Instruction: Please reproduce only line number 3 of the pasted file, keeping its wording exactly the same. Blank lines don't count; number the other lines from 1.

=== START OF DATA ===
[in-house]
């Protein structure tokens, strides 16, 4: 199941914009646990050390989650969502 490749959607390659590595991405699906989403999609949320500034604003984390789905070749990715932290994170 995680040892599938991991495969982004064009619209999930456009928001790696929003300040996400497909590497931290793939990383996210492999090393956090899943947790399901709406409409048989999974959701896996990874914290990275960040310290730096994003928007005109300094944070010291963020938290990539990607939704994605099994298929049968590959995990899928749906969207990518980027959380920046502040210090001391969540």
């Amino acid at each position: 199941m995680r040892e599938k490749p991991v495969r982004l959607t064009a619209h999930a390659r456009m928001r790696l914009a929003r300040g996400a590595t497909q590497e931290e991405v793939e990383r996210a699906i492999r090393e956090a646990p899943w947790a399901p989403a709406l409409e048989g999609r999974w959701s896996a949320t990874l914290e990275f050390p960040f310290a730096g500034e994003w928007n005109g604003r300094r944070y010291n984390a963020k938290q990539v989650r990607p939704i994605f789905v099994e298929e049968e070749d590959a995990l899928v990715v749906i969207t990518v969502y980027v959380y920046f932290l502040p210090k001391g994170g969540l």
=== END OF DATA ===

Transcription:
């Amino acid at each position: 199941m995680r040892e599938k490749p991991v495969r982004l959607t064009a619209h999930a390659r456009m928001r790696l914009a929003r300040g996400a590595t497909q590497e931290e991405v793939e990383r996210a699906i492999r090393e956090a646990p899943w947790a399901p989403a709406l409409e048989g999609r999974w959701s896996a949320t990874l914290e990275f050390p960040f310290a730096g500034e994003w928007n005109g604003r300094r944070y010291n984390a963020k938290q990539v989650r990607p939704i994605f789905v099994e298929e049968e070749d590959a995990l899928v990715v749906i969207t990518v969502y980027v959380y920046f932290l502040p210090k001391g994170g969540l």